We Never Go Back

Nature is designed to move forward. Sci-fi aside, we can’t and don’t go back to a time and place that no longer exists. What exists are our fragmented and approximate memories. We recall them — stitching together our imperfect, time-deceptive snippets, based on what we see and what we want to see. Often we fill the gaps with what we want to believe. Weave a story that serves our perspective. But when we look back at history and facts, someone was always being wronged. I am proud of my heritage and my birth country but I have to admit and speak up when minority and vulnerable groups in India are unnecessarily blamed and attacked. Acknowledge how my own family benefited from the uneven systems. How we still benefit.

In America, I have to remind myself that I’m a minority. I miss my old home but now that both my parents are gone, my visits to India have changed. The stories they told, memories we shared, the India and home they made for me– are all gone. All the visceral memories of climbing and grabbing guavas and mangoes from my grandparent’s trees are gone. No amount of nostalgia or desire can bring them back. That home and my childhood don’t exist. They are not real.

What exists is my personal freedom, my new home, my new country, and my new family. With it’s own set of wonders and challenges. Where we can pursue our passions and live with great autonomy. But where groups of people are also trolled and vilified for their opinions. They are targeted for where they come from or what they look like. Though the longer we live here, that also starts to feel normal. The more we hear the same narrative, the more real it starts to sound. But it is not. It is familiar. But confusing normalcy with familiarity only gets us tangled up in complacency. And we lose our power and motivation to push for change.

To Each Our Normal

After every great war or global crisis, the world changes dramatically and suddenly. We have little time to adapt. To let go of our grip on old identities. We miss knowing what to do, what to expect. So we look back at the time before the crisis. It’s natural to be nostalgic about the time when we had some semblance of certainty.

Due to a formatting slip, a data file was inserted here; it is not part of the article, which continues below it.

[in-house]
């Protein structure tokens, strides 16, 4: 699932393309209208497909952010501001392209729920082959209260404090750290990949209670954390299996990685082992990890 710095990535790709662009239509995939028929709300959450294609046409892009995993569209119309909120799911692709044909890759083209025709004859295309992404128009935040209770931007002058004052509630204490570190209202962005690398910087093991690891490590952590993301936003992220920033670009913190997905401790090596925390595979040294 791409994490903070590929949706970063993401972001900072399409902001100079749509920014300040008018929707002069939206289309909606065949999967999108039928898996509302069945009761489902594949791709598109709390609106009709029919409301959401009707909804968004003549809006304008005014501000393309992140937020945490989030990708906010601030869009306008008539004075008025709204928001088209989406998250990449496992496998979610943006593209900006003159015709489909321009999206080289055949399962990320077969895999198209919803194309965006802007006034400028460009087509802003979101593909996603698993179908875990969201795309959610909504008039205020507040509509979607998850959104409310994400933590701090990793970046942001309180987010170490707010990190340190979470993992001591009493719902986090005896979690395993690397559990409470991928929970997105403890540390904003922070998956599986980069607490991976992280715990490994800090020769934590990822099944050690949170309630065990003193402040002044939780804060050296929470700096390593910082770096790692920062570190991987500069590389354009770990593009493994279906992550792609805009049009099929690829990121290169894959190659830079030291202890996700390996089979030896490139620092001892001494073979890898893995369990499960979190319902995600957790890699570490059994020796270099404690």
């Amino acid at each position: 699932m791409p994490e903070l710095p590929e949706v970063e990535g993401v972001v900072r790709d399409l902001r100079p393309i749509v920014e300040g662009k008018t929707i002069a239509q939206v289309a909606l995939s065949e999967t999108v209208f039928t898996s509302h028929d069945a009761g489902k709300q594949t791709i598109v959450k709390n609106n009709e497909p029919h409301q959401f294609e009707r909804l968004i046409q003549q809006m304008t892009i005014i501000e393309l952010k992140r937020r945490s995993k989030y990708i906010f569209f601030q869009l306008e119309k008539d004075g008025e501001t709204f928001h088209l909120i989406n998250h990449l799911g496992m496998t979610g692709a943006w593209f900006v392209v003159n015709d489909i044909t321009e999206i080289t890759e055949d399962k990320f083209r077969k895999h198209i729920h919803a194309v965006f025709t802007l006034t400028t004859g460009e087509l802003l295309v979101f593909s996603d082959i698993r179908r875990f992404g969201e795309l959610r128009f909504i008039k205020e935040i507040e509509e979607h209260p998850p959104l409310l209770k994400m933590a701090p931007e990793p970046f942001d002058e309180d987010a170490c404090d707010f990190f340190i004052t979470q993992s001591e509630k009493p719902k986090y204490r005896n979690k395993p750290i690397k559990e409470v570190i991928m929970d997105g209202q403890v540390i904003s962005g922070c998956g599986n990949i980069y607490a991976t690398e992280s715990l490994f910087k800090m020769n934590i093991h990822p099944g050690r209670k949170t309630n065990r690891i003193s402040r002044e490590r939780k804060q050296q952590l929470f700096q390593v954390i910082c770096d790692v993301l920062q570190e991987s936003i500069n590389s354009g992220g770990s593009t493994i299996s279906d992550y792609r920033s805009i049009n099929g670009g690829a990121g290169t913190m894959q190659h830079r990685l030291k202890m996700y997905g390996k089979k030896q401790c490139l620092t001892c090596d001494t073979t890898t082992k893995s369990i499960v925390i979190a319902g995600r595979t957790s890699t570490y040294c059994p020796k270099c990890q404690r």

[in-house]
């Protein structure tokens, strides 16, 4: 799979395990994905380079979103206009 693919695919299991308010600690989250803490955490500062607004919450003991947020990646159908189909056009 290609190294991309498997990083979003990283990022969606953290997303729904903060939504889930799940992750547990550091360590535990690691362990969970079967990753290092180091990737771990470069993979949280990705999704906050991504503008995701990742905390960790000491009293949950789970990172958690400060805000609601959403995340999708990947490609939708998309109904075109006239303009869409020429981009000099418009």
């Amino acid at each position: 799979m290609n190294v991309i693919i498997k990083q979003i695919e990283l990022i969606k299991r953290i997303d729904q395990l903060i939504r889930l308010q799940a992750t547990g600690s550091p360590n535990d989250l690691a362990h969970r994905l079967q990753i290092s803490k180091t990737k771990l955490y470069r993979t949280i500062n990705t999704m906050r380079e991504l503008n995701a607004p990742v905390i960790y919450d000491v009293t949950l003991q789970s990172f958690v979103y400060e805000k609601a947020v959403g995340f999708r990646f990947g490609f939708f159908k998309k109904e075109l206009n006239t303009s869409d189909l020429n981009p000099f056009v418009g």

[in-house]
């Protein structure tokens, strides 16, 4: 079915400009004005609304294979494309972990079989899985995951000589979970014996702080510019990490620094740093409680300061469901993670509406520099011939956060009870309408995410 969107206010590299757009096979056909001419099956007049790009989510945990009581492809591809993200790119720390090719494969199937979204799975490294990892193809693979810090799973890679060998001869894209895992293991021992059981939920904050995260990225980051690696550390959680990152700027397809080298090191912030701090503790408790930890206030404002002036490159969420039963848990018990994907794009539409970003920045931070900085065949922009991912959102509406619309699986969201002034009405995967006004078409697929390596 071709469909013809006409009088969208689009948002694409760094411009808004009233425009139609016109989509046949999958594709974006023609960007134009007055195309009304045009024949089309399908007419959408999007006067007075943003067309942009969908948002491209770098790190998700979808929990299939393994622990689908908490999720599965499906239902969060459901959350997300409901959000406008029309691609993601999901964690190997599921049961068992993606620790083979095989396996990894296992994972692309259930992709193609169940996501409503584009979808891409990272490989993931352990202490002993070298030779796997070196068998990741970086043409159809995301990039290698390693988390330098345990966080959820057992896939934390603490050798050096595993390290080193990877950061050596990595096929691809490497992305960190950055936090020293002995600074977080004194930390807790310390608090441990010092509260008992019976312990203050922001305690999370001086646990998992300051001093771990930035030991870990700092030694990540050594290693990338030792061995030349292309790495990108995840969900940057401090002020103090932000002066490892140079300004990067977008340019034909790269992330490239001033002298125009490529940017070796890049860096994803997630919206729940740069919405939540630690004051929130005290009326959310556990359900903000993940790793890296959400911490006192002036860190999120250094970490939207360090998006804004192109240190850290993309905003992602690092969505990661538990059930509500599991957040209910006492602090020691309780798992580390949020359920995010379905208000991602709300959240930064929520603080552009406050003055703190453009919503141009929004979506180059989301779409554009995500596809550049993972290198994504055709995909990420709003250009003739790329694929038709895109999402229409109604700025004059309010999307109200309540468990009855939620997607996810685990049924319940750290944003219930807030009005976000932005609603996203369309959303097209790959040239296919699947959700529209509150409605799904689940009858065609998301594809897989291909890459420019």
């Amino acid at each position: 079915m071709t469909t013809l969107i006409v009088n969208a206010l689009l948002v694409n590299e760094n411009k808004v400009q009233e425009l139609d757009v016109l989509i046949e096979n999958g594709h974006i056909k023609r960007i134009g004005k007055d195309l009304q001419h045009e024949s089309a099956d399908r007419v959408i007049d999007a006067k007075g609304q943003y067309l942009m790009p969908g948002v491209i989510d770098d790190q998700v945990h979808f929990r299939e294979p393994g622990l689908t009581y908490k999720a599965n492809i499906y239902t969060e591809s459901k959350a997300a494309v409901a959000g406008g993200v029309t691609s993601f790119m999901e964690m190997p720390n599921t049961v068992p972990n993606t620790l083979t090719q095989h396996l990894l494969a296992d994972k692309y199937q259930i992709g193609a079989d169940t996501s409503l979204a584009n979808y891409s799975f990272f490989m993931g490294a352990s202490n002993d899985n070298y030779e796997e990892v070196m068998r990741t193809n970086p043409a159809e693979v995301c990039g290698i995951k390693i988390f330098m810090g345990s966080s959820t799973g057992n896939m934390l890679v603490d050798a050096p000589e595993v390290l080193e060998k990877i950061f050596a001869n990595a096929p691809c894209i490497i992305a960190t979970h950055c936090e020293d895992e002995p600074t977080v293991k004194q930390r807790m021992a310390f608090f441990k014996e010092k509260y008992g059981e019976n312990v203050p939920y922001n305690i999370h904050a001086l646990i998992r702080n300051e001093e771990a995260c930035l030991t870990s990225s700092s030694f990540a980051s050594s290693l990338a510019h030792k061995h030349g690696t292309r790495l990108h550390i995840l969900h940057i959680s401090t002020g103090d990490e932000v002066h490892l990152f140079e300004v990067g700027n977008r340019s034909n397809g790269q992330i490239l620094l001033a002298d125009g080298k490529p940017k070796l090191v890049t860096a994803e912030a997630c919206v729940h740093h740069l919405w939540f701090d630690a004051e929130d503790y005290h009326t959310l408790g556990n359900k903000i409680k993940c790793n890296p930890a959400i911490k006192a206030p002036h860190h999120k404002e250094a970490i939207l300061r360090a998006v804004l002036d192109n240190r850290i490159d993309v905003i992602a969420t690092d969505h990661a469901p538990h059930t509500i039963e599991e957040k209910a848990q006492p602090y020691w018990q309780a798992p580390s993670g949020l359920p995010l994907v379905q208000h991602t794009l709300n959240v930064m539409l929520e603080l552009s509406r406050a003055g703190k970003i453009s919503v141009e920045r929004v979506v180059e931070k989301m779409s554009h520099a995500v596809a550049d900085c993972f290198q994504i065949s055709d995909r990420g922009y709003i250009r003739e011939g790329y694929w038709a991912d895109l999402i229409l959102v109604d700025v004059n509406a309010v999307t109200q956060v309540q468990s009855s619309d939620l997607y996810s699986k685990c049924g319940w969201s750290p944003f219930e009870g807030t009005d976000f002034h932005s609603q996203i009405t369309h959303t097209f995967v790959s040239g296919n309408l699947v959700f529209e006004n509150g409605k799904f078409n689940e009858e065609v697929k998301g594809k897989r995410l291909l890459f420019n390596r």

Instead of navigating the change, it’s natural for our brain to dwell on what’s missing. Focus on what we don’t have more than appreciate what we do have. We are wired for negativity bias. That is why fear motivates us. Even when we are confronted with new problems, we fall into our old patterns and habits. But despite our desire to go back to a pre-pandemic high growth economy. To a safe, social world with less fear about health and jobs, we know that there is no going back. And even in the world before the pandemic, reality and normalcy were different for all of us. 

There is no one India or a typical Indian person. In a country of over billion, how can there be? The same is true of America. Native Americans. Black Americans. Indian Americans. Irish Americans. Multi-generational Americans navigating structural poverty. Or those with epic inheritance and generational wealth. Political connections. Male, Female or somewhere in the gender identity. From the West Coast or East Coast. Funny. Uptight. Considerate. Kind. We all have our unique experiences and perspectives.

What if we gave each other just a little bit more room and freedom to be ourselves. Instead of putting the tag of loyalty to assimilating or “getting with the program” at work or in the community with the prevailing “normal.” We would all have some breathing room to experiment, evolve and explore our identities. Like we are or were doing with shelter-in-place, making room for unique situations at home, in countries and regions while people figured out how to work from home while navigating families, keeping businesses running, paying bills. It may seem simpler to us to get people to “normalize” instead of making space for so many multiple realities. But then we ask them and ourselves to pretend to be someone we are not.

Once disruption has entered, especially something at a global and substantial scale, our culture is and will be forever changed. And we get a unique chance and opportunity to choose how much and where to shift it. Individually and collectively. Despite patterns, averages, means and medians, our human experience is truly unique. Understanding and welcoming that uniqueness is what gets us closer to acceptance and tolerance – our universal human experience. 

That is our real normal.